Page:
Our eyes meet out outside world and also reach back to our brains. Brainspotting uses this connection. Brainspotting was discovered in 2003 by David Grand when he helped a 16 year old figure skater master the triple jump. This was done by tracking her visual field and holding a gaze spot where her eyes spontaneously reflexed. Holding this spot brought new material and resolved the issues that previous long term therapy before had not been able to do. The next day and for every time after the figure skater preformed a flawless triple loop. This began David Grand's development of BSP or Brainspotting - noticing that any eye reflex showed the presence of a brainspot.
Brainspotting helps locate relevant eye positions in the visual field and the accompanying facial expressions or reflexes indicate brainspots. David Grand teaches that the client is like the head of the comet and an attuned therapist like the tail - who follows the comet.
Brainspotting uses dual attunement, which means when you are attending to two things at the same time – this way the brain is more open to change - to developing new neural pathways when faced with the same experiences. This allows processing and change, integration or learning to happen. Brainspotting is a parts approach, the brain will try to maintain homeostasis in the body.
Brainspotting is a “brain – body based” relational therapy which seems to access the right brain limbic system and brainstem (subcortical brain).
Trauma symptoms are held in both body and brain. It seems to promote coherence between the sympathetic and parasympathetic activation.
Trauma overwhelms the brains processing, leaving pieces of unprocessed experiences frozen in space and time, held in capsule form in the brain. (See trauma section). The brainspot is seen as an eye position that correlates with the physiological capsule that holds traumatic experience in memory form. Brainspotting means to observe with curiosity and give the self, time and space to see what happens. This appears to neutralise or resolve the trauma “hotspot”.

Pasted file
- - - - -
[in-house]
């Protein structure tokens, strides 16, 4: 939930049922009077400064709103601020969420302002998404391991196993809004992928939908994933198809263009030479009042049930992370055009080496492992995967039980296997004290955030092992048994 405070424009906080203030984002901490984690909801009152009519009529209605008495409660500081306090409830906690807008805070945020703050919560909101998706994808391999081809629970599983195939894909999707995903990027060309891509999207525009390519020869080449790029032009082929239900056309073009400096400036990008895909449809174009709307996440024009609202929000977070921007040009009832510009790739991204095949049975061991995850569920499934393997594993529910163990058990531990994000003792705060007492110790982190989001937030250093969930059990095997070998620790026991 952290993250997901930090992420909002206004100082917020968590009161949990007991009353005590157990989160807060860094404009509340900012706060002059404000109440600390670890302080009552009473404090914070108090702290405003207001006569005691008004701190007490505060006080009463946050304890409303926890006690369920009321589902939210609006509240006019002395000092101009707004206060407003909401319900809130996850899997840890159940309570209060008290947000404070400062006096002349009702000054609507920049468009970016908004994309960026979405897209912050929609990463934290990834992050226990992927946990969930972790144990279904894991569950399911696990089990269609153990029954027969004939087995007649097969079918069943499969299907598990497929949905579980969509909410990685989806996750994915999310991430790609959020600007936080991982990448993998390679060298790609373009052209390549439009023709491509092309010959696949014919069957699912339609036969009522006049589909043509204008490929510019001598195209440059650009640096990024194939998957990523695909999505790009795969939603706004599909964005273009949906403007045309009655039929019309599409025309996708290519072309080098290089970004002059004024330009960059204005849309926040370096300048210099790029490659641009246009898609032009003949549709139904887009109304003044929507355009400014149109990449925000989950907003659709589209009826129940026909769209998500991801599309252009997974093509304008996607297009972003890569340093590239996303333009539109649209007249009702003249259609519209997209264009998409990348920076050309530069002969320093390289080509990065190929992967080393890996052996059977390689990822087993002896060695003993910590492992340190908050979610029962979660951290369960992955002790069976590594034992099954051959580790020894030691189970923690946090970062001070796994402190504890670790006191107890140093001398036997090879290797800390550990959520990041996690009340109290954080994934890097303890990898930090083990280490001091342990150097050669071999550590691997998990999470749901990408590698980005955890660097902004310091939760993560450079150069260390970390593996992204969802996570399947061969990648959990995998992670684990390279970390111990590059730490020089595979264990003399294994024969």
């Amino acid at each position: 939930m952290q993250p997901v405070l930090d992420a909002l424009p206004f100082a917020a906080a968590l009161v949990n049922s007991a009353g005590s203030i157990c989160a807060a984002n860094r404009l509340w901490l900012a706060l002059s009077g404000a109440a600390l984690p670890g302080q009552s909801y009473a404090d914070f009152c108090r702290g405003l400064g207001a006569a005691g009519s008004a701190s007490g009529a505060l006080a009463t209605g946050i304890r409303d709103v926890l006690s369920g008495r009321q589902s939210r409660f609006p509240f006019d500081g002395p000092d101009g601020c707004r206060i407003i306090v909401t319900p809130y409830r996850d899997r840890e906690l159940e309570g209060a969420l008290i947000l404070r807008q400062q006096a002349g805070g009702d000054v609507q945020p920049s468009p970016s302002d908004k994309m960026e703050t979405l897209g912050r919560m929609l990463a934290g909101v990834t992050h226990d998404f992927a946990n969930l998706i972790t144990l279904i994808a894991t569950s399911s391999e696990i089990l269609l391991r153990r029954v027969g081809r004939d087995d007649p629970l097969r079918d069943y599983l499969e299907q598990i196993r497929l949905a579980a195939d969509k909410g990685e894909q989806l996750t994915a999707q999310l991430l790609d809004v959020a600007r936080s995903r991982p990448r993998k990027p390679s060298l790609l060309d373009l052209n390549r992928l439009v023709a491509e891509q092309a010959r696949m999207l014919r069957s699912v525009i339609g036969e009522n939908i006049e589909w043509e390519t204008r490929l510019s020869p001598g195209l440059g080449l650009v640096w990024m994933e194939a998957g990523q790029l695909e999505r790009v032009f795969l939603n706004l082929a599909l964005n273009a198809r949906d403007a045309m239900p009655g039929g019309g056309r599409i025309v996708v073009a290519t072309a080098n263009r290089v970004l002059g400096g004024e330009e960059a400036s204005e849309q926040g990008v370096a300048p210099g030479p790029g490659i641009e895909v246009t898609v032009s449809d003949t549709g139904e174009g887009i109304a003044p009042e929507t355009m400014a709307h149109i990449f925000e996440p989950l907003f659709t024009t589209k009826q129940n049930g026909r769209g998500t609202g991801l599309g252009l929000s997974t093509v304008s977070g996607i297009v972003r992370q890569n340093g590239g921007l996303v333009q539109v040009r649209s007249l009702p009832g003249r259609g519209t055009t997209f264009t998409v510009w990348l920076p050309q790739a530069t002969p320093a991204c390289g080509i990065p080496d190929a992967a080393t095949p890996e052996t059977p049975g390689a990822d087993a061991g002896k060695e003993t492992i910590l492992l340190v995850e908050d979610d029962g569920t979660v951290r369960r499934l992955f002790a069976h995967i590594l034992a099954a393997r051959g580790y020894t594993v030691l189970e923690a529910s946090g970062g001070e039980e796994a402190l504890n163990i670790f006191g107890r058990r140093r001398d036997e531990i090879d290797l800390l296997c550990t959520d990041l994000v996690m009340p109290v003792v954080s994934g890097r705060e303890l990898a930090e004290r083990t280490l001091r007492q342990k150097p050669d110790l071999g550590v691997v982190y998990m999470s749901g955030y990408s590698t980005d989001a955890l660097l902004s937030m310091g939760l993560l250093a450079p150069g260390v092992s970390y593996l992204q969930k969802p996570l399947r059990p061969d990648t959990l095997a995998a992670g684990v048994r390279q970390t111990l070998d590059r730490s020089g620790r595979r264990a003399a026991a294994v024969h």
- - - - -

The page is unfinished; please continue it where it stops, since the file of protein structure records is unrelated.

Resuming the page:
Brainspotting is integrative and creative - it can identify activation (distress) or resource (calm) spots. The level of activation pairs with the location in the body of the issue. It is a body and brain focussed therapy.
Once the issue is identified and the level of activation measures in Subjective Units of Distress (SUDs) then I ask you to identify the location of activation in your body and we track the highest activation trajectory by using X axis, Y axis or Z axis to pinpoint the brainspot to use. Next we use focused mindfulness to help process. Things will come and go – thoughts, feelings, and sensations, images, memories. It’s hard to but important to try to let whatever happens and trust our deep brain to know how to heal.
With Brainspotting you will choose the issue and we measure subjective unit of distress 0-10 to identify the location in the body and the eye position and then observe the internal processes in the body in a focussed, mindful way. Brainspotting invites you to observe your inner process without judgement whoever it leads you. Like EMDR things will change. Clients report that activation eases and their body calms through the process. The client leads and the therapist follows. Listening to bilateral music also helps processing. As your therapist I endeavour to “hold the frame” within which Brainspotting can happen and then I remain attuned to you – noticing reflexes or changes, saying with the tail of the comet.
Source Brainspotting David Grand 2013.
David Grand has a useful short video - https://brainspotting.com/about-bsp/what-is-brainspotting/